I Cut the ‘Big Five’ Tech Giants From My Life. It Was Hell–Week 6: Blocking Them All.
Kashmir Hill from Gizmodo has done a series about blocking the “Big Five” tech giants.
The part of the article that I find most interesting is the interview with Daniel Kahn Gillmor from the ACLU:
“My main concern is people being able to lead autonomous healthy lives that they have control over”
“We need to think of this as a collective action problem similar to how we think about the environment”
The Amazon block continues to be the most challenging one for me.
Because a large percentage of the sites and services we use are hosted on AWS.
…there seems to be a heightened awareness these days of the dystopia created by the tech giants.
I think that’s the word for it. Dystopia. And I think it will take collective action. Here’s another not-hyperbolic one: Panopticon.
A new book about “surveillance capitalism” by Harvard Business School professor Shoshana Zuboff argues that the extreme mining and manipulation of our data for profit is making an inescapable panopticon the driver of our economy.
And this heartbreaking bit:
I see a tweet from a video producer at the Washington Post who got bombarded with baby ads after she had a stillborn delivery.
“Please, Tech Companies, I implore you: If your algorithms are smart enough to realize that I was pregnant, or that I’ve given birth, then surely they can be smart enough to realize that my baby died, and advertise to me accordingly–or maybe, just maybe, not at all,” she wrote in yet another reminder that privacy invasions have real harms.
This, of course, reminds me of my own post, The Infinitely Connected Triggers of Her Memory and the Dumb Machines of the Technopathocracy, which I wrote eight years ago and was picked up by NPR at the time (but has since become a dead link).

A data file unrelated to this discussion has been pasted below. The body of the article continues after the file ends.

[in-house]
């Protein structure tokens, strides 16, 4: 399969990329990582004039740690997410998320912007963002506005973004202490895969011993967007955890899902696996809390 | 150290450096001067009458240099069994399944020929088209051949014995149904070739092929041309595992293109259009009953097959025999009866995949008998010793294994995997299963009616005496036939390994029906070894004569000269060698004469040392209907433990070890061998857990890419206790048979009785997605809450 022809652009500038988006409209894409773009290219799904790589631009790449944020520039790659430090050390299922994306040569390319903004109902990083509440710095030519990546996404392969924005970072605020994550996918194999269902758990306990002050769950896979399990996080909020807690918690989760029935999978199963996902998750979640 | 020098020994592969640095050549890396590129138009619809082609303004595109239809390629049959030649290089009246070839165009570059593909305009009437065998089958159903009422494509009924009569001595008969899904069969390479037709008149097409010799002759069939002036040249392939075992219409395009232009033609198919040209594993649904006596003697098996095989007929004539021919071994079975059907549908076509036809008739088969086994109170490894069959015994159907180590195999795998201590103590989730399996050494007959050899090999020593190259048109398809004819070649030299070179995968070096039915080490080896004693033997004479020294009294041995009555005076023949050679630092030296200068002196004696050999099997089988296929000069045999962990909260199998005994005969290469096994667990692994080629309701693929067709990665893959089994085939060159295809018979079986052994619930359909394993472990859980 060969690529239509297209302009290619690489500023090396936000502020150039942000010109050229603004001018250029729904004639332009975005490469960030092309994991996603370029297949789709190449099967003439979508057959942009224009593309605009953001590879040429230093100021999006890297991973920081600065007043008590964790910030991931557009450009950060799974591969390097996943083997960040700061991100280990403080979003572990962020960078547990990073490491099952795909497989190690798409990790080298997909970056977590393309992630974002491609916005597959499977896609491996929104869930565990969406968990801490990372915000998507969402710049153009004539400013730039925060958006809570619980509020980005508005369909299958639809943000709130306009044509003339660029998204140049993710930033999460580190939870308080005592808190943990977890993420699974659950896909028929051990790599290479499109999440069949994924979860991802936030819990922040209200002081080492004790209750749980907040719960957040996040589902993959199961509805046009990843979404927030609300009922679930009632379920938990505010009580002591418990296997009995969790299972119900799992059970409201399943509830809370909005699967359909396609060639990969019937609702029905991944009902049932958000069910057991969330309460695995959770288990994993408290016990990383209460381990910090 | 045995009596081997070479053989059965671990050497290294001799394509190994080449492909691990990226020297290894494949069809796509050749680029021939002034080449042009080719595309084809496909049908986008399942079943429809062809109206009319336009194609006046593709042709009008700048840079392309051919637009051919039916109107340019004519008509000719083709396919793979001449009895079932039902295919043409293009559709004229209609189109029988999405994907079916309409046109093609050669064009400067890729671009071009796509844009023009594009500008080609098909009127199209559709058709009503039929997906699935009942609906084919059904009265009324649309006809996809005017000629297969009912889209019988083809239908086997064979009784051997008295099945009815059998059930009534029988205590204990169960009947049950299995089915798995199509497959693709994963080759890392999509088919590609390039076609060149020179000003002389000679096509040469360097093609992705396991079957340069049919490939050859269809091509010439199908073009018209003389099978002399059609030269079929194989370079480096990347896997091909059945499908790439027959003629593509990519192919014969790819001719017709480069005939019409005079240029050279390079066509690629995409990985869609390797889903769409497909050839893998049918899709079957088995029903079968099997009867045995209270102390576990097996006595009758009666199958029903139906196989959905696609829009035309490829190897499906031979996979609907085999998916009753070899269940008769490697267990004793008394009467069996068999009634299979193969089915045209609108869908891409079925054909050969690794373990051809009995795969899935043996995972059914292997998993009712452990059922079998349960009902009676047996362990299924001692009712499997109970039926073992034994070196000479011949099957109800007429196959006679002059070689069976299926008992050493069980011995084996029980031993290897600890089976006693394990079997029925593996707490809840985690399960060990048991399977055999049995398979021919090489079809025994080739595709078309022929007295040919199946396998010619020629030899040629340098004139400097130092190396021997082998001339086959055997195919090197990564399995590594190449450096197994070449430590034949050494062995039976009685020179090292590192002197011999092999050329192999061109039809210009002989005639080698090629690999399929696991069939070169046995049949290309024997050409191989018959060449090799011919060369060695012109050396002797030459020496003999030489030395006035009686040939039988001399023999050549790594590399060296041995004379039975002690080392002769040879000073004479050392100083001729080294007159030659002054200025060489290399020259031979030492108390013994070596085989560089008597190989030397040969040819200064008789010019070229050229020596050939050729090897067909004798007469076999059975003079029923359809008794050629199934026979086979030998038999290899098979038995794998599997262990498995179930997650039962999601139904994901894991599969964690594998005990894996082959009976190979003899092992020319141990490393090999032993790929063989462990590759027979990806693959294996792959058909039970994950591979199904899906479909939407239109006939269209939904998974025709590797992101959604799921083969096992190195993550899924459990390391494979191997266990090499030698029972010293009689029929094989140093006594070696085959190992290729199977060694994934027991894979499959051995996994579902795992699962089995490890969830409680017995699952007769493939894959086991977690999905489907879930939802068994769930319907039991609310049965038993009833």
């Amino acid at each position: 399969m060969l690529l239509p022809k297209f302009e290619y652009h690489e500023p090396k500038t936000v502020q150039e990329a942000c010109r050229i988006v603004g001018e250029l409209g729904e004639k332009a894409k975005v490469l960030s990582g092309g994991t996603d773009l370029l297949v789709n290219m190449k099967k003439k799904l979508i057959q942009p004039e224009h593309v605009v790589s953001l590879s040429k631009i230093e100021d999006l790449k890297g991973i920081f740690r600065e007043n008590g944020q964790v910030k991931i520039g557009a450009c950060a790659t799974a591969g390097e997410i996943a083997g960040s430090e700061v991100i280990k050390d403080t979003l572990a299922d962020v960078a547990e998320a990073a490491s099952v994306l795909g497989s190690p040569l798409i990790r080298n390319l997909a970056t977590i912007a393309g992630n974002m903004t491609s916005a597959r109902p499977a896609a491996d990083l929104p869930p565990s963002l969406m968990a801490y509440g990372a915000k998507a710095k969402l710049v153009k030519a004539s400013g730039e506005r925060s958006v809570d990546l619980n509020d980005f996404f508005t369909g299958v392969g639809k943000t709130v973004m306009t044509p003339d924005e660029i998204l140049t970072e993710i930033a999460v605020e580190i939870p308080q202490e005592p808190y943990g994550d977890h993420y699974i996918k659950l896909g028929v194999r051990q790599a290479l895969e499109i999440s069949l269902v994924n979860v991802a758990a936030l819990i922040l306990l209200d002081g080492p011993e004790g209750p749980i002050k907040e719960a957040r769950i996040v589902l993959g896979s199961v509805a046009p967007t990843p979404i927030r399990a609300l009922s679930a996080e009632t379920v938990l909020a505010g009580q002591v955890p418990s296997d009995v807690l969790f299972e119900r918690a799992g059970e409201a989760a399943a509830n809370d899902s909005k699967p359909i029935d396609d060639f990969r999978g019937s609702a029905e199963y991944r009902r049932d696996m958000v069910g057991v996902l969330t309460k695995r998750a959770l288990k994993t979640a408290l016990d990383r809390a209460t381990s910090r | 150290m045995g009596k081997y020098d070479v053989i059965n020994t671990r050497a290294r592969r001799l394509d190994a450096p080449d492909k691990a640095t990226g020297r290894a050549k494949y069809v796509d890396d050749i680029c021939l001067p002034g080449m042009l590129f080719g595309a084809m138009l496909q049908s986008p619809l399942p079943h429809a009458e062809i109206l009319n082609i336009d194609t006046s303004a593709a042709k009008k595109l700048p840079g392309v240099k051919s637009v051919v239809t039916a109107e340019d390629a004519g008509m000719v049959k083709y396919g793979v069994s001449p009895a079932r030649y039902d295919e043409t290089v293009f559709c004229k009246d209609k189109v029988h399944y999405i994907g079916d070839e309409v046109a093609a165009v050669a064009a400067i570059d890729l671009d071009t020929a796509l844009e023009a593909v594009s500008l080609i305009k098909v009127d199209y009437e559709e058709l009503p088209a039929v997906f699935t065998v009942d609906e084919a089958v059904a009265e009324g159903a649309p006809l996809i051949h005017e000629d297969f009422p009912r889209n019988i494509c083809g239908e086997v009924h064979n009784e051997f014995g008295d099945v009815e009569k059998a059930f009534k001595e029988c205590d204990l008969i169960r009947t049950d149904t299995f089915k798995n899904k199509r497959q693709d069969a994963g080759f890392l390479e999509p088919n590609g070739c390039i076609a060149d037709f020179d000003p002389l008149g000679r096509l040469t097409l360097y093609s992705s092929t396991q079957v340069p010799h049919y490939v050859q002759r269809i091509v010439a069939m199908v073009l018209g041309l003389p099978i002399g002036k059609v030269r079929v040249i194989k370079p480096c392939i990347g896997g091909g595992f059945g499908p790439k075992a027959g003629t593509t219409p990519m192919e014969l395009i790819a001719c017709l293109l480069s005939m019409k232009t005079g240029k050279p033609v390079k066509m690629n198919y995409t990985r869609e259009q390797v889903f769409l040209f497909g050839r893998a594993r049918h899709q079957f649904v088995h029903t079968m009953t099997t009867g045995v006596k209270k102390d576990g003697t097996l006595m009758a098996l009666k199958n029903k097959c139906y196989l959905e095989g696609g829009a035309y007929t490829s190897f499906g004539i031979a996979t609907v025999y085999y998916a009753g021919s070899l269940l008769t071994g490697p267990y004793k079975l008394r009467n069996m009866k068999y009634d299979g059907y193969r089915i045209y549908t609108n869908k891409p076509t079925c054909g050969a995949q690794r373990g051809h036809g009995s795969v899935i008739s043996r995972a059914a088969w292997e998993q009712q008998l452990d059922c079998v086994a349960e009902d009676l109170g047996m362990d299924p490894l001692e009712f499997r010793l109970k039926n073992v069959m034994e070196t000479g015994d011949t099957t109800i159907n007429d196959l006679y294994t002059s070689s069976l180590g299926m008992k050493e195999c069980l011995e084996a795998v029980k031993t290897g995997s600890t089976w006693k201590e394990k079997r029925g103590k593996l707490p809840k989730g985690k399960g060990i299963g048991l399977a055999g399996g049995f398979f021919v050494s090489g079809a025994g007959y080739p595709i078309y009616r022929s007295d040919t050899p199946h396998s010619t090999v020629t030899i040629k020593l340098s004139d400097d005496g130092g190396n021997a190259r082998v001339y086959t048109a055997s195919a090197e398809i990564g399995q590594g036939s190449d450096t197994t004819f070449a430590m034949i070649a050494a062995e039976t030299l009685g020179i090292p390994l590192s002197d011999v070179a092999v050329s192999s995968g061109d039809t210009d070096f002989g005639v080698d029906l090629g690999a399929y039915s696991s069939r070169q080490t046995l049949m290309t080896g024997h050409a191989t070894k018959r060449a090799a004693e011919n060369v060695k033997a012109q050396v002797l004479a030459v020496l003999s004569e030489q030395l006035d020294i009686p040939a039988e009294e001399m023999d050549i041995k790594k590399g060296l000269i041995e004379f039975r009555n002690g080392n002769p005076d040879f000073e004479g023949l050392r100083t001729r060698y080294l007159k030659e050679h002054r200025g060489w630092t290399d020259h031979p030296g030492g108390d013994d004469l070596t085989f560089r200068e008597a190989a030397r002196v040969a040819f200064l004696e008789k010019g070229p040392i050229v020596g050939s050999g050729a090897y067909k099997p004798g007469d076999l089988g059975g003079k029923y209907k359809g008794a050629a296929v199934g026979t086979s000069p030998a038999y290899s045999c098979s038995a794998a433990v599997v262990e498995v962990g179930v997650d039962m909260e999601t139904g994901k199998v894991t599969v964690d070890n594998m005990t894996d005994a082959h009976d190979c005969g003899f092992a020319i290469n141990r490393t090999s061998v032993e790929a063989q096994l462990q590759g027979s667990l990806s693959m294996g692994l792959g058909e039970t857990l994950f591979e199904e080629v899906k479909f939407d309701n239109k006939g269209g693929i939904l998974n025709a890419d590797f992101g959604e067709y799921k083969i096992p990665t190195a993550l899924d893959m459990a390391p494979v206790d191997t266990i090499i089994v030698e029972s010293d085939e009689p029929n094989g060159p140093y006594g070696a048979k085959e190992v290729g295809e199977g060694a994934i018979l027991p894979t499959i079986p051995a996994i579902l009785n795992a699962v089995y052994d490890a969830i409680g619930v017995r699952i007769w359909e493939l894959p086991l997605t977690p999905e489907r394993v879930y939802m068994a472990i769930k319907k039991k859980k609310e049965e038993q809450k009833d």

I quit Facebook and Twitter (I still have a “fake” Facebook account in order to do my job, and Minecraft U still has a Twitter account I administer) three years ago. I’m now on Mastodon, almost out of principle–I don’t really care about the content or the interactions, I just want an alternative to exist for those who do. I have felt very little pain–sure, I lost touch with some people, but they were people I wasn’t in touch with prior to using Facebook. Every seemingly meaningful interaction facilitated by these social networks turned out to be not so meaningful. I wrote about this as well. In fact, my favorite alternative to social networks I didn’t mention in that post: I have a Trello board (called “Networking”…I need a better name) with cards for each person I want to keep in touch with, and I cycle through them, emailing, texting, calling, and setting up coffee meetings.
But I still use Gmail and Google Calendar, Chrome, Apple computers, an Android phone, YouTube…the list goes on, and the list of services I use hosted on either AWS or Google Cloud is probably too long to even begin to compile.
And no one I know who doesn’t work in technology is even thinking about this kind of thing.
This tweet somehow communicates the absurdity of this world we’ve found ourselves in